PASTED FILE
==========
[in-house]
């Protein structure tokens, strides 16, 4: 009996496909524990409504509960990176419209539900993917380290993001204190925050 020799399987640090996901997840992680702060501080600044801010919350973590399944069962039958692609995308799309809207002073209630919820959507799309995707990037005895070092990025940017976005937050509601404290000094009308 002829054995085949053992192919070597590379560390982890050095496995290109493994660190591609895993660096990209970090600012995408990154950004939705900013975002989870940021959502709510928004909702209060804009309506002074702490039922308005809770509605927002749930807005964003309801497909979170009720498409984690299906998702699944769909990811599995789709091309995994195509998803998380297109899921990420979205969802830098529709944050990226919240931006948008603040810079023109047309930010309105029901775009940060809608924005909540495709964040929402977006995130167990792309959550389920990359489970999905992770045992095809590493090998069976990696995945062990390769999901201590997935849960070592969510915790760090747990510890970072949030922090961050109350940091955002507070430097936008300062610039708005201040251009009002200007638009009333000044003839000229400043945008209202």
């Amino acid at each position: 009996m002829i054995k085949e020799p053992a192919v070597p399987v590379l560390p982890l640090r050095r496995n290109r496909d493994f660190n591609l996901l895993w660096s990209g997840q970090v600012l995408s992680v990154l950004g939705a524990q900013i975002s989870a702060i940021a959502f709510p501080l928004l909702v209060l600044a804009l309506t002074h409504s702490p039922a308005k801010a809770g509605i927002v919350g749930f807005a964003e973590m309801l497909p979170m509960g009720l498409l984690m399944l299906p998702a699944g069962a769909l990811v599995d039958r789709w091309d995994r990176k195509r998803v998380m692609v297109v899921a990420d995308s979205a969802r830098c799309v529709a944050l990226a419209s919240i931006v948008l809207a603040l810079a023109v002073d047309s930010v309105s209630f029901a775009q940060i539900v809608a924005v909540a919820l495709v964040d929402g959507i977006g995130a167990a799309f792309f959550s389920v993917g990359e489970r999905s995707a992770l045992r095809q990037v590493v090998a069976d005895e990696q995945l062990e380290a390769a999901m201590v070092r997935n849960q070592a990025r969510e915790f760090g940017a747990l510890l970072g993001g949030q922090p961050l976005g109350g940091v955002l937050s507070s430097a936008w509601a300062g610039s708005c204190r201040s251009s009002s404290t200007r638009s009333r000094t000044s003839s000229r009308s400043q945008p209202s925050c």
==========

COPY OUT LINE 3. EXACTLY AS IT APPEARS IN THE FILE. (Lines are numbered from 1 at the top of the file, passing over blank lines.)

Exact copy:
């Amino acid at each position: 009996m002829i054995k085949e020799p053992a192919v070597p399987v590379l560390p982890l640090r050095r496995n290109r496909d493994f660190n591609l996901l895993w660096s990209g997840q970090v600012l995408s992680v990154l950004g939705a524990q900013i975002s989870a702060i940021a959502f709510p501080l928004l909702v209060l600044a804009l309506t002074h409504s702490p039922a308005k801010a809770g509605i927002v919350g749930f807005a964003e973590m309801l497909p979170m509960g009720l498409l984690m399944l299906p998702a699944g069962a769909l990811v599995d039958r789709w091309d995994r990176k195509r998803v998380m692609v297109v899921a990420d995308s979205a969802r830098c799309v529709a944050l990226a419209s919240i931006v948008l809207a603040l810079a023109v002073d047309s930010v309105s209630f029901a775009q940060i539900v809608a924005v909540a919820l495709v964040d929402g959507i977006g995130a167990a799309f792309f959550s389920v993917g990359e489970r999905s995707a992770l045992r095809q990037v590493v090998a069976d005895e990696q995945l062990e380290a390769a999901m201590v070092r997935n849960q070592a990025r969510e915790f760090g940017a747990l510890l970072g993001g949030q922090p961050l976005g109350g940091v955002l937050s507070s430097a936008w509601a300062g610039s708005c204190r201040s251009s009002s404290t200007r638009s009333r000094t000044s003839s000229r009308s400043q945008p209202s925050c």